My first thought for this blog post was “Of course, baking is not a sport. Not in the proper definition of the word.” Then I searched the internet for definitions of “sport”.
According to Oxford’s online dictionary, “sport”, as a noun, is defined as “an activity involving physical exertion and skill in which an individual or team competes against another or others for entertainment.” Baking does, sometimes, involve physical exertion (see kneading dough for 10 minutes, especially if it is made of a tough wheat, such as “spelt”) but it does not involve competition against others (oh wait, Great Canadian Baking Show…or relatives who leave out an ingredient in a favourite family recipe so that theirs is still the “best” version – not that I would ever do that, seriously!).
As a verb, Oxford defines “sport’ to “amuse oneself or play in a lively, energetic way.” I am definitely amused by baking and can sometimes be lively and energetic while whisking egg whites or walking to and fro from counter to mixer to measuring cups. I prefer to think of baking in a happy and soothing way, as opposed to in a rage-full way as Martha describes in this post about Rage Baking.
Even in the before times, before self-isolation became the norm, I have enjoyed baking and cooking. They are a little different in the joy they provide. Both tap into my creativity, provide a comfort that is innate for me, typically end in something tasty and pleasing that I can share with others. However, baking typically provides more preciseness. More concentration. More focus for my “all browsers open, all of the time” mind. I don’t make intricate works of art like some people I know. But I find beauty in golden and shaggy crusts, floury and buttery batters, lemony curds and eggy plumes of meringues. I feel connected to my mother, my aunts, my relatives I’ve never met, who have passed down recipes for mandlebrot, rugelach, jammy thumbprints and challah.
Besides the dictionary definitions, how does the action of baking compare to the movement of fitness or sport for me?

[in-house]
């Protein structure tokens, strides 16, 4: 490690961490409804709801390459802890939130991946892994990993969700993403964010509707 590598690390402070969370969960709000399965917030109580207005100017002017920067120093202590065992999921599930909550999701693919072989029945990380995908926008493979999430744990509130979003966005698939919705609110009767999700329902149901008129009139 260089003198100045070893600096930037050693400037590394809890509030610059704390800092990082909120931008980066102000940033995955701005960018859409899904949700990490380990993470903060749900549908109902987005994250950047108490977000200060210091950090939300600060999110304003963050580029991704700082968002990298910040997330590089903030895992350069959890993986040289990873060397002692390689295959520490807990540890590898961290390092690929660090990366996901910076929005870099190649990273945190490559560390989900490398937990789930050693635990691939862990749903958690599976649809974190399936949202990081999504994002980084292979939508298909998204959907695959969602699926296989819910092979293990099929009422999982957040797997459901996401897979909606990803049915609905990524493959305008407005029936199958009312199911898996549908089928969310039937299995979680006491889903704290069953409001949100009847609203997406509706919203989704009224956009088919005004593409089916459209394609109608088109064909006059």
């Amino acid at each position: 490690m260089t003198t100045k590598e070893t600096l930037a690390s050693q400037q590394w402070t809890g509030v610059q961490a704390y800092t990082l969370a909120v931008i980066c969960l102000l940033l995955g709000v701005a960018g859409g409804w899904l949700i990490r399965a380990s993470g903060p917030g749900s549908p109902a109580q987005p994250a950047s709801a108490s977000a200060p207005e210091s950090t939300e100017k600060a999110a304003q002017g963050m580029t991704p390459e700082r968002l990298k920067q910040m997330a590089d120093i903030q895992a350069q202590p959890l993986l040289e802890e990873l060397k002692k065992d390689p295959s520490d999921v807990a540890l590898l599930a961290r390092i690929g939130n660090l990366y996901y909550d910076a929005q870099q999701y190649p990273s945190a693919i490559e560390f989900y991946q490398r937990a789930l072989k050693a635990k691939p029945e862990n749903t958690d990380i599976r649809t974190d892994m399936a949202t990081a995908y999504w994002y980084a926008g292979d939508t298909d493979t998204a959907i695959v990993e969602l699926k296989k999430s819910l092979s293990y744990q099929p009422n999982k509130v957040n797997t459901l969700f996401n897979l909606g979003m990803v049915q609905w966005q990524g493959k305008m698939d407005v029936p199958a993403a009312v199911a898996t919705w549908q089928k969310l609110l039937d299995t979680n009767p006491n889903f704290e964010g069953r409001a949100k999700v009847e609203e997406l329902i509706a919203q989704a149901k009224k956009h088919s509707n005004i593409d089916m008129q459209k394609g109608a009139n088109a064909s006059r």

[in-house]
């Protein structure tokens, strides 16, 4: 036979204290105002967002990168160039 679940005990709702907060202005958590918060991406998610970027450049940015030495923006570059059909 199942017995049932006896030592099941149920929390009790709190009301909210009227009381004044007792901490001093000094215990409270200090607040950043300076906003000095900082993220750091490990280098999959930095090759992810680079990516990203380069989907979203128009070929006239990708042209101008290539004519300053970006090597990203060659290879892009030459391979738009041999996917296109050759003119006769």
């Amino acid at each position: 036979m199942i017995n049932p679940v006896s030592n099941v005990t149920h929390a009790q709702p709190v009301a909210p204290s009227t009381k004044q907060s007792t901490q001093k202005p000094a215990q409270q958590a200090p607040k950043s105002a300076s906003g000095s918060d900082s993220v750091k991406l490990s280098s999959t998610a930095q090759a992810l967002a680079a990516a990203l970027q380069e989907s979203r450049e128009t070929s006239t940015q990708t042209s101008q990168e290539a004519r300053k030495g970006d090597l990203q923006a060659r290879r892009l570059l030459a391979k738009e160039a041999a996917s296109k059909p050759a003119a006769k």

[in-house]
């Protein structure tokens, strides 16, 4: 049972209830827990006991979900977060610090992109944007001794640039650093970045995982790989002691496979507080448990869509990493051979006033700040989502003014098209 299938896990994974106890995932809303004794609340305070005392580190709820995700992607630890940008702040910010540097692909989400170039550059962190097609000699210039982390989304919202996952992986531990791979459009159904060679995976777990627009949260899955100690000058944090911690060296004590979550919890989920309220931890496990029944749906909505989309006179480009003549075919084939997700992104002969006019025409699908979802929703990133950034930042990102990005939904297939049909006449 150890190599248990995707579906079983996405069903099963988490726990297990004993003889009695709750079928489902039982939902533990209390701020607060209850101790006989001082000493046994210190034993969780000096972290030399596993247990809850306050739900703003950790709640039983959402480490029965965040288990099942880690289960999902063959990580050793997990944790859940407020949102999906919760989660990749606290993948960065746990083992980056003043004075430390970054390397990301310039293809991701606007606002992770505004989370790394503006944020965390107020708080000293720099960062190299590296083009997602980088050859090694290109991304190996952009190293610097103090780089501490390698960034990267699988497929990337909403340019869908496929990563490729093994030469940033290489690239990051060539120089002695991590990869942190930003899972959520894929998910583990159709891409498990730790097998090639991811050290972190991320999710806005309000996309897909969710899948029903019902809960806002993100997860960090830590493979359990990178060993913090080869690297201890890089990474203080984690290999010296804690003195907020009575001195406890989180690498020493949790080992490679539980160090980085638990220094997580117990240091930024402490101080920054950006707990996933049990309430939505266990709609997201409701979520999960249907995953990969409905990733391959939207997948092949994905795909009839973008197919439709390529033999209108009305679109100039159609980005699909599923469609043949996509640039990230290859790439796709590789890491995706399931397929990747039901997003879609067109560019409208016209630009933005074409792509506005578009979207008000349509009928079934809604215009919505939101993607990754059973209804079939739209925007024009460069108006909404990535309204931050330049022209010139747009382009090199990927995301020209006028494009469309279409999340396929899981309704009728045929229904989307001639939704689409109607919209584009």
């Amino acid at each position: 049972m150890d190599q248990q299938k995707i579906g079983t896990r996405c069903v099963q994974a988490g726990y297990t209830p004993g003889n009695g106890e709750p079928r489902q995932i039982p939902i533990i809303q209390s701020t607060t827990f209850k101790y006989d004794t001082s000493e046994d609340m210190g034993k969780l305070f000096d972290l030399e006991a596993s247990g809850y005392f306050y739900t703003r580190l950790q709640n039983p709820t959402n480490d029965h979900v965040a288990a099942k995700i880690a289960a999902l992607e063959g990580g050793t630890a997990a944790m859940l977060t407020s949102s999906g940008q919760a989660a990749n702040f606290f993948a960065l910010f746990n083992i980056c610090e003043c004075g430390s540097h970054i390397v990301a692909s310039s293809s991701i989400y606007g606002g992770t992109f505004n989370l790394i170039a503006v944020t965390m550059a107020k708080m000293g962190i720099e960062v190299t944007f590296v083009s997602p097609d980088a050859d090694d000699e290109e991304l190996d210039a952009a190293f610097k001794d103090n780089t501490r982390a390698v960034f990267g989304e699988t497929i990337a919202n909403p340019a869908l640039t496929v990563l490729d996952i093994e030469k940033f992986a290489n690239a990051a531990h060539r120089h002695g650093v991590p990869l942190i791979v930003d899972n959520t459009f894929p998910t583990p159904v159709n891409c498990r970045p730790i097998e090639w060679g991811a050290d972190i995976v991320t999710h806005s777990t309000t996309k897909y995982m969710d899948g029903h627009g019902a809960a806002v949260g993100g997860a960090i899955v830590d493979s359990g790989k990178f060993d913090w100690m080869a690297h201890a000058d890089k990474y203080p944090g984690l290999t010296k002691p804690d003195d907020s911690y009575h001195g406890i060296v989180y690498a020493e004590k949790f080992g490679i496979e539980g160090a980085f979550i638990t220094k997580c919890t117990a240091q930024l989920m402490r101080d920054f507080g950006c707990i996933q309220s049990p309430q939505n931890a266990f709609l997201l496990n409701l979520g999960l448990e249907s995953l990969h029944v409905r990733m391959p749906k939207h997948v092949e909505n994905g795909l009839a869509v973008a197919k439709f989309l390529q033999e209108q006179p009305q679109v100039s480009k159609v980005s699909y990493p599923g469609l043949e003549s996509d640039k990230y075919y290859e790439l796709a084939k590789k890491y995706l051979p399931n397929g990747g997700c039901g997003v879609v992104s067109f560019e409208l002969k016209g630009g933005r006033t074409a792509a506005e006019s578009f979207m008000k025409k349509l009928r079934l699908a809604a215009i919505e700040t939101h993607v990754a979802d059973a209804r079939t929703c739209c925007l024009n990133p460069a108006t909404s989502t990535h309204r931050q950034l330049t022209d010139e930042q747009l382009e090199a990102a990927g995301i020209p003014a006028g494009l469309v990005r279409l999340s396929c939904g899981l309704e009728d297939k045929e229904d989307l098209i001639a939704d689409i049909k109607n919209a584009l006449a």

Number one, they both provide me with a level of joy. Also, they can both challenge me.
When I am feeling anxious or unsettled, movement will typically help. So will a random muffin bake.
Active meditation, either in the form of a long run, or repetitively shaped cookies, is a great way to deal with “being forced to be alone with my thoughts”.
Both a heavy deadlift and a satisfying bite into a delicious, home baked treat, can be a kick in the ass to diet culture and fatphobia.
I have felt just as tired (and satisfied) from 12 hours of non-stop baking, as from a challenging, long run. It’s just as important to stretch your hamstrings, hips and lower back, before and after both activities.
Sometimes when I am working out, I will choose alternates. I know I need a step vs. a box, for step-ups, for example. Similarly, I know I can choose alternates when I am baking. I don’t have cardamom handy? I can use cinnamon. In both cases, I can choose the alternate that works for me. And, really, I will always add more cinnamon, vanilla, pepper, than the recipe suggests. I’ve never measured a 1/4 tsp of a spice in my life.
I have seen people get all academic with exercise, and also with baking. Not me. I am not going to be the one obsessively checking my heart rate or timing sprints. Nor am I going to be watching several YouTube videos and reading every bit of literature on the subject of making sourdough. I find out what I need (ingredients) and follow a recipe and then use trial and error from there. Both work for me. I use a bit of intuition in both cases. I am a sensory explorer. For example, with running, I have been running long enough, that I know when I am running at an easy pace or when I am doing speed training, without checking a HR monitor. Similarly, I know when bread dough looks right based on sight and feel. I stay close to the recipe directions, but I play around a bit too. I enjoy running and baking (and have good results in both cases) without being too specific about how to do either.
I have never been good at team sports. If I’m at the gym and they decide to incorporate a game into the warm-up that results in teams competing against each other, the 8 year old who feels inadequate, dodging volleyballs and shielding her eyeglasses from an awkward collision, rears her head. But with individual sports, such as running, or weight lifting, I have found ease and confidence. If baking were a group sport, I wouldn’t find as much solace in it. I do, after all, own a dish towel that says, “Get the Hell Out of My Kitchen”. Baking, as an individual sport, provides a similar ease and confidence as running or weight lifting. A solitary respite from day-to-day stresses. Although, I love nothing more than sharing the fruits of my labour with others. Especially if I can see that they enjoy them.
So, what have I learned from this comparison? Baking may not be a sport that will be included in the next Olympic Games. But it provides: a healthy distraction for both my mind and body; challenges and joy; is complimentary to my preference for hobbies that are more solitary than team-oriented; and in these pandemic times, I appreciate it as a “sport”, more than ever.
Does baking feel like a sport to you? Do you have other past-times, not typically considered a sport, that you think should be considered as such?